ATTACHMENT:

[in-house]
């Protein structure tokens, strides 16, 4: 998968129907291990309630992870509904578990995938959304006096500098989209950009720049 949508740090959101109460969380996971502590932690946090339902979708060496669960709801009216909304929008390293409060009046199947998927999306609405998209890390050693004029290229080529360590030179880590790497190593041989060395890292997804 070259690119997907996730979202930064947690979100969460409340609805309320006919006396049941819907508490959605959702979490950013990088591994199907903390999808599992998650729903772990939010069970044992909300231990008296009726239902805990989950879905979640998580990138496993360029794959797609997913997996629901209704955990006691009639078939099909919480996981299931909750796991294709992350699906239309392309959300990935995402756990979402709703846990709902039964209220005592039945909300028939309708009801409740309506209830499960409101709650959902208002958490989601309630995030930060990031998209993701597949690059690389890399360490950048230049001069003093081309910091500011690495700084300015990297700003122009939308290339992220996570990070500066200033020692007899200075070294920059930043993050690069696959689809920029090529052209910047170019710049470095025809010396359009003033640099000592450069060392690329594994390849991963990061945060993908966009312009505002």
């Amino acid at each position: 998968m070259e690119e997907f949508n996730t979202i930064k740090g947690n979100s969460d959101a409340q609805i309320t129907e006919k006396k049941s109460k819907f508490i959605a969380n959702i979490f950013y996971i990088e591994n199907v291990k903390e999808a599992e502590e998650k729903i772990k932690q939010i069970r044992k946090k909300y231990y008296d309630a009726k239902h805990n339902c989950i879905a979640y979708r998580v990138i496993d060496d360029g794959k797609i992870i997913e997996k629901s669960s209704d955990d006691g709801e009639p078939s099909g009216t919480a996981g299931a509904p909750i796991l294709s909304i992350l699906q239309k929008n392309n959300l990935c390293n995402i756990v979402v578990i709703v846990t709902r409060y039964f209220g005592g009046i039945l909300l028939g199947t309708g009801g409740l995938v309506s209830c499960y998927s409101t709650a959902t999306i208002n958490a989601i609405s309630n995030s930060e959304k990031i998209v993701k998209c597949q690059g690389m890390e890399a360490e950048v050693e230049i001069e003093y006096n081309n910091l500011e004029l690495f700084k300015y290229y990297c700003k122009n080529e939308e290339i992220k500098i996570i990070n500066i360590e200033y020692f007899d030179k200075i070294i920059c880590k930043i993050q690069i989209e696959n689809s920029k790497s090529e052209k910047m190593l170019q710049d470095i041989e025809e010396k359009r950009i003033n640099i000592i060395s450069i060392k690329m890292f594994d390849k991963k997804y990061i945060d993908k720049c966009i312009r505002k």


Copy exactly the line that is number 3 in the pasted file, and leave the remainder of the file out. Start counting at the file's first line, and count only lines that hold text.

């Amino acid at each position: 998968m070259e690119e997907f949508n996730t979202i930064k740090g947690n979100s969460d959101a409340q609805i309320t129907e006919k006396k049941s109460k819907f508490i959605a969380n959702i979490f950013y996971i990088e591994n199907v291990k903390e999808a599992e502590e998650k729903i772990k932690q939010i069970r044992k946090k909300y231990y008296d309630a009726k239902h805990n339902c989950i879905a979640y979708r998580v990138i496993d060496d360029g794959k797609i992870i997913e997996k629901s669960s209704d955990d006691g709801e009639p078939s099909g009216t919480a996981g299931a509904p909750i796991l294709s909304i992350l699906q239309k929008n392309n959300l990935c390293n995402i756990v979402v578990i709703v846990t709902r409060y039964f209220g005592g009046i039945l909300l028939g199947t309708g009801g409740l995938v309506s209830c499960y998927s409101t709650a959902t999306i208002n958490a989601i609405s309630n995030s930060e959304k990031i998209v993701k998209c597949q690059g690389m890390e890399a360490e950048v050693e230049i001069e003093y006096n081309n910091l500011e004029l690495f700084k300015y290229y990297c700003k122009n080529e939308e290339i992220k500098i996570i990070n500066i360590e200033y020692f007899d030179k200075i070294i920059c880590k930043i993050q690069i989209e696959n689809s920029k790497s090529e052209k910047m190593l170019q710049d470095i041989e025809e010396k359009r950009i003033n640099i000592i060395s450069i060392k690329m890292f594994d390849k991963k997804y990061i945060d993908k720049c966009i312009r505002k």